Historical rabbit holes, for those who are inclined.
These slender booklets from Historical Management Associates are the work of an organization dedicated to historical re-enactment in the UK. They are written with a stickler’s attention to historical precision and a conviction that nothing is too arcane to investigate. Some of the books are simple transcriptions of period manuscripts; others represent significant original research, as in Cattle Farming and Grazing Management, which is 52 pages long but cites 36 sources, many of them published in the 17th century.
The Food and Cookery in Elizabethan and Early Stuart England series presents a systematic survey of existing records of ingredients and equipment employed in the period. In addition to concise explanations of how such items might have been used and how they might have been significantly different from what is implied by current terminology, they include citations from various period and later records to demonstrate the geographic and class distribution of everything from hops to decorative tankards.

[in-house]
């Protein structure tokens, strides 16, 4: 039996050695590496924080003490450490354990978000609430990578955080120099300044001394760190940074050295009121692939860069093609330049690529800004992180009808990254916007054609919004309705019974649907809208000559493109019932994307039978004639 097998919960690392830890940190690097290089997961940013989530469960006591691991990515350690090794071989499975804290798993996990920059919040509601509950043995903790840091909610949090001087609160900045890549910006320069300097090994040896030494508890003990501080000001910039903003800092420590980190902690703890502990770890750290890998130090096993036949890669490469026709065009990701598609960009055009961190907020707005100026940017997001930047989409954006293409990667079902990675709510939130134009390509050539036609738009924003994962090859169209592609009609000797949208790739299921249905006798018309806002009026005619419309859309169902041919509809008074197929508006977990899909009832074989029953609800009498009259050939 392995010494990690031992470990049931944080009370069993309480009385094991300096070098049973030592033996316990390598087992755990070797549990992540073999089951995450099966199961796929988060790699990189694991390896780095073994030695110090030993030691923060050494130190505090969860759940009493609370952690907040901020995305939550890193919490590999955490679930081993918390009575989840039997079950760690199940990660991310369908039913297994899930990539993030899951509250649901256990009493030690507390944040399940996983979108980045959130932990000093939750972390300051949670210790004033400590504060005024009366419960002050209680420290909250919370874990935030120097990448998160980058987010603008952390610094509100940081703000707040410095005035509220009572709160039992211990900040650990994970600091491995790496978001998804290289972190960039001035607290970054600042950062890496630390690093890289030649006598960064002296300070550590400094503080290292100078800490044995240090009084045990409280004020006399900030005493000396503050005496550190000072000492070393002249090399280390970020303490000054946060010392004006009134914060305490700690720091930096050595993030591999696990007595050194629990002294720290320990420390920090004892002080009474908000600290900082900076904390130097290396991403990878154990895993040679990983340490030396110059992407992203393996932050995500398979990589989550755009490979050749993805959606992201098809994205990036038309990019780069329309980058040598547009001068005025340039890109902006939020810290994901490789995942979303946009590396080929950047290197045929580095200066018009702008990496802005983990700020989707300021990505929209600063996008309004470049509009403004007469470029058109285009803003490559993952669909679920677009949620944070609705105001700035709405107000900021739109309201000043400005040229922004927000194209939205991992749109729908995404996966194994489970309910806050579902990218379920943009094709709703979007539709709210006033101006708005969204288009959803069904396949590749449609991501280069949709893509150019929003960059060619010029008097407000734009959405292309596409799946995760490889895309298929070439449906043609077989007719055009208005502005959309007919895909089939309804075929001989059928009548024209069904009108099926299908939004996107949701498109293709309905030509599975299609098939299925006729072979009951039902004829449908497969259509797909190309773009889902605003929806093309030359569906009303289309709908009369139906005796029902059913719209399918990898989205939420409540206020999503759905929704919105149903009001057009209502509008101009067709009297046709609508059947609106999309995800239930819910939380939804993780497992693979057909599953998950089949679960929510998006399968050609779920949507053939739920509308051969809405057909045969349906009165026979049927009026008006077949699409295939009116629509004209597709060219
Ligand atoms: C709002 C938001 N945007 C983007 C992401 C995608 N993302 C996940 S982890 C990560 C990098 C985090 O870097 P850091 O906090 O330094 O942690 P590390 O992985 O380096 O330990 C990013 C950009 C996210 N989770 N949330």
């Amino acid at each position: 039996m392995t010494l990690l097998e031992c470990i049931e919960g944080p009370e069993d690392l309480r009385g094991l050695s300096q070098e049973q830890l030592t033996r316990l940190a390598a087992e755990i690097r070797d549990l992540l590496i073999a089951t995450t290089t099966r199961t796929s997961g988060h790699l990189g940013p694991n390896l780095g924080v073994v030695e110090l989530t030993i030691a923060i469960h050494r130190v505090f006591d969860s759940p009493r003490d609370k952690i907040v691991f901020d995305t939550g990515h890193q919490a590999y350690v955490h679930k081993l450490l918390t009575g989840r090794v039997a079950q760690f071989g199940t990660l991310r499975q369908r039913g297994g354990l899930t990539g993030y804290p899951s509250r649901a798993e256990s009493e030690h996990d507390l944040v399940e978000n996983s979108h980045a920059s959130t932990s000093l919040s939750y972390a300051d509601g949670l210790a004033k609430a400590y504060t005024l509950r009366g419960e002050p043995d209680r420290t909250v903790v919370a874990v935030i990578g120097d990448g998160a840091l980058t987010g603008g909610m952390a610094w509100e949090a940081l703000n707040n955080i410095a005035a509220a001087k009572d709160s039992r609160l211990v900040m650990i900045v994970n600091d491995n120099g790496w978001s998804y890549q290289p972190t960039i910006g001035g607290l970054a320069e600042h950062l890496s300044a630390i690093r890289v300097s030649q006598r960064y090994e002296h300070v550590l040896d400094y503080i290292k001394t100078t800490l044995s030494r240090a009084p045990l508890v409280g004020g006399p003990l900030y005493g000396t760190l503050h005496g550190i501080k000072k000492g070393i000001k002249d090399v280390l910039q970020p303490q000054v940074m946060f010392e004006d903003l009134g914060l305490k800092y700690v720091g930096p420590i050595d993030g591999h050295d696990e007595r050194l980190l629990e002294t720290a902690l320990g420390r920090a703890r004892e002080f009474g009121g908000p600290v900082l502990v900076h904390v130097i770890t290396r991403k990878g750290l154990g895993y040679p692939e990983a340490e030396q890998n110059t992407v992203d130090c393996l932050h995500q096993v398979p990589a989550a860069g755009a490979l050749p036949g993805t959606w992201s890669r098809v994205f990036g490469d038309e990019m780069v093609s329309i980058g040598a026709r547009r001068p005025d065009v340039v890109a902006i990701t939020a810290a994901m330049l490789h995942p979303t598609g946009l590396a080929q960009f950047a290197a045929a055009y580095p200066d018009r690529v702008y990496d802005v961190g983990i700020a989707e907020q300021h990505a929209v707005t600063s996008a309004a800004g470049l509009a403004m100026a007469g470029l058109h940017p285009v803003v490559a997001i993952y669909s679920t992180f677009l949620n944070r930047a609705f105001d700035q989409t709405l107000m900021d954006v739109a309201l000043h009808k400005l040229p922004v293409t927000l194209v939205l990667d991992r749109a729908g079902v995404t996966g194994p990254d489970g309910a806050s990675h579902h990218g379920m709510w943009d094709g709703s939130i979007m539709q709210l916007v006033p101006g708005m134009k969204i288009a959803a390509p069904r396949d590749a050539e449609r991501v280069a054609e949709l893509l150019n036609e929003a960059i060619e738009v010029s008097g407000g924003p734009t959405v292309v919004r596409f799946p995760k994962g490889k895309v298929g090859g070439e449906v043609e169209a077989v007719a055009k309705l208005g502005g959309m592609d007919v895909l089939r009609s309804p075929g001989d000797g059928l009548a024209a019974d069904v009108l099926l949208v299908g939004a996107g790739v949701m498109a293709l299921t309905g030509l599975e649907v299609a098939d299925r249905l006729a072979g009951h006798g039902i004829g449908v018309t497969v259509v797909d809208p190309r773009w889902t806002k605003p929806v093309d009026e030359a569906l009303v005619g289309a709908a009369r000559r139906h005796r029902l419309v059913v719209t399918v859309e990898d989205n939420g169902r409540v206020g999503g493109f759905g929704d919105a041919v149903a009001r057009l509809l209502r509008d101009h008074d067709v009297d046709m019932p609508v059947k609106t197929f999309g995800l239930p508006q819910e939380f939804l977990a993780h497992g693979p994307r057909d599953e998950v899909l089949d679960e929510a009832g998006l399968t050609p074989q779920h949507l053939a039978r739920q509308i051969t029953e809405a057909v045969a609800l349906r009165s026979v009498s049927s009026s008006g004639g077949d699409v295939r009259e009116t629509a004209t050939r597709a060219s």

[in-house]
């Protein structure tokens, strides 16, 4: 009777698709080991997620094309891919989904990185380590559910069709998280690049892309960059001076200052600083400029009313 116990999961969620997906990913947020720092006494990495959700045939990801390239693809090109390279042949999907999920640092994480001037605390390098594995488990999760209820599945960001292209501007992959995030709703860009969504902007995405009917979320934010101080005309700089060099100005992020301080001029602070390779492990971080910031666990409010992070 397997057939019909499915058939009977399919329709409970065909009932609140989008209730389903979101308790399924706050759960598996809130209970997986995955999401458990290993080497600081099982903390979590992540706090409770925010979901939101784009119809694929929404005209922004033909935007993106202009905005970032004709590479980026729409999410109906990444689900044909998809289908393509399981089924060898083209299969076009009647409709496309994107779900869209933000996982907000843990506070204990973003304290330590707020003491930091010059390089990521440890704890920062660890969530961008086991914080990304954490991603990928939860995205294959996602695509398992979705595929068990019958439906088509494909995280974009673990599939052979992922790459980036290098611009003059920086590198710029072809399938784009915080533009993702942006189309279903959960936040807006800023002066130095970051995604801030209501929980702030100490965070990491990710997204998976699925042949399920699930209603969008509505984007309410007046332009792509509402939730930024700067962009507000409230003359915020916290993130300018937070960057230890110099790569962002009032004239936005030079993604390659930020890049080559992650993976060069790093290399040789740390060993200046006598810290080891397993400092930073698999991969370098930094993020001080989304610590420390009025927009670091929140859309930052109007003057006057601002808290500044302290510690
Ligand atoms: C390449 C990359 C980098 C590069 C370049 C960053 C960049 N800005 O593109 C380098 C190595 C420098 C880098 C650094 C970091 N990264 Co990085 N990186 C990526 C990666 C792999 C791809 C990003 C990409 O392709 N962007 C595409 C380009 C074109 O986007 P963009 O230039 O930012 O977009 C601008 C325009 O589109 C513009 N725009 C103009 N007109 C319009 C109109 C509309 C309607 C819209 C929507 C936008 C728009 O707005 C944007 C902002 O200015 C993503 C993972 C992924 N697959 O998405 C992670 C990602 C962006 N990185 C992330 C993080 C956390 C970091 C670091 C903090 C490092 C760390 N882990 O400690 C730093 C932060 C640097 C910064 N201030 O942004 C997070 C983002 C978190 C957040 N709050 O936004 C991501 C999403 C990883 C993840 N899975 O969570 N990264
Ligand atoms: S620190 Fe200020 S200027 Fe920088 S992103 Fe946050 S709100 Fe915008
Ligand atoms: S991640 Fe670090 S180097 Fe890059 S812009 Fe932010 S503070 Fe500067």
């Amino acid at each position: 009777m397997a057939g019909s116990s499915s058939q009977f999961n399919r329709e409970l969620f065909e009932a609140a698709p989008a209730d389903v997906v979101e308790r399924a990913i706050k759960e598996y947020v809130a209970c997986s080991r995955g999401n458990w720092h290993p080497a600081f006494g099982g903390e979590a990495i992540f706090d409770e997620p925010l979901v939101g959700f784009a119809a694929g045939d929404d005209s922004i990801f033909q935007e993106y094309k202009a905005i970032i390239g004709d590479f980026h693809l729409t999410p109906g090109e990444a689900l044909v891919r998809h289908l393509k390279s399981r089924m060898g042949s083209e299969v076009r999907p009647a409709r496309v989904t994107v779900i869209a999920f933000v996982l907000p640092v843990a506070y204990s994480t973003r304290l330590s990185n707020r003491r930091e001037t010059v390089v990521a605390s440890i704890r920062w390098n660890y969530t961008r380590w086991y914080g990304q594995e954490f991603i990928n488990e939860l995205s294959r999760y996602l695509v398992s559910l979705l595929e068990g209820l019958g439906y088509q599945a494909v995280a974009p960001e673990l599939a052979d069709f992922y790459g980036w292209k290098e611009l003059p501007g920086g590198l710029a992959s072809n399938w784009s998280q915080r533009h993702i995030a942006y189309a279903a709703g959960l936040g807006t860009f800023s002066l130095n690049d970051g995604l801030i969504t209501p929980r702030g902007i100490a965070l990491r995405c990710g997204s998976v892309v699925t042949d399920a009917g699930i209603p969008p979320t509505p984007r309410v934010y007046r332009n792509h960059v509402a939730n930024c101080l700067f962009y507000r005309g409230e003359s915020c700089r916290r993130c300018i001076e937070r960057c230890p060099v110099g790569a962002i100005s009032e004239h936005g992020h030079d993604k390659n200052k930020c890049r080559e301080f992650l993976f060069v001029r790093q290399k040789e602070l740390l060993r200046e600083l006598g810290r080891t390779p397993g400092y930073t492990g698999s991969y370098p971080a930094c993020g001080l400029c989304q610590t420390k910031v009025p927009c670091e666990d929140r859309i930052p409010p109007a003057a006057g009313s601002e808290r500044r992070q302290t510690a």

From the text: “The nature of a piece of meat depends on a range of factors, both nature and nurture. These are both factors pertaining to the animal’s life and its processing after death. The nature or genetics of the animal are its species and its breed as well as more minor variations relating to the individual. Nurture includes what and how much it was fed, how much exercise it had and its age at death.” Topics covered include axes and chopping boards, offal, and preservation
Staplebound pamphlet. 64 pages. Sketches and black-and-white photographs.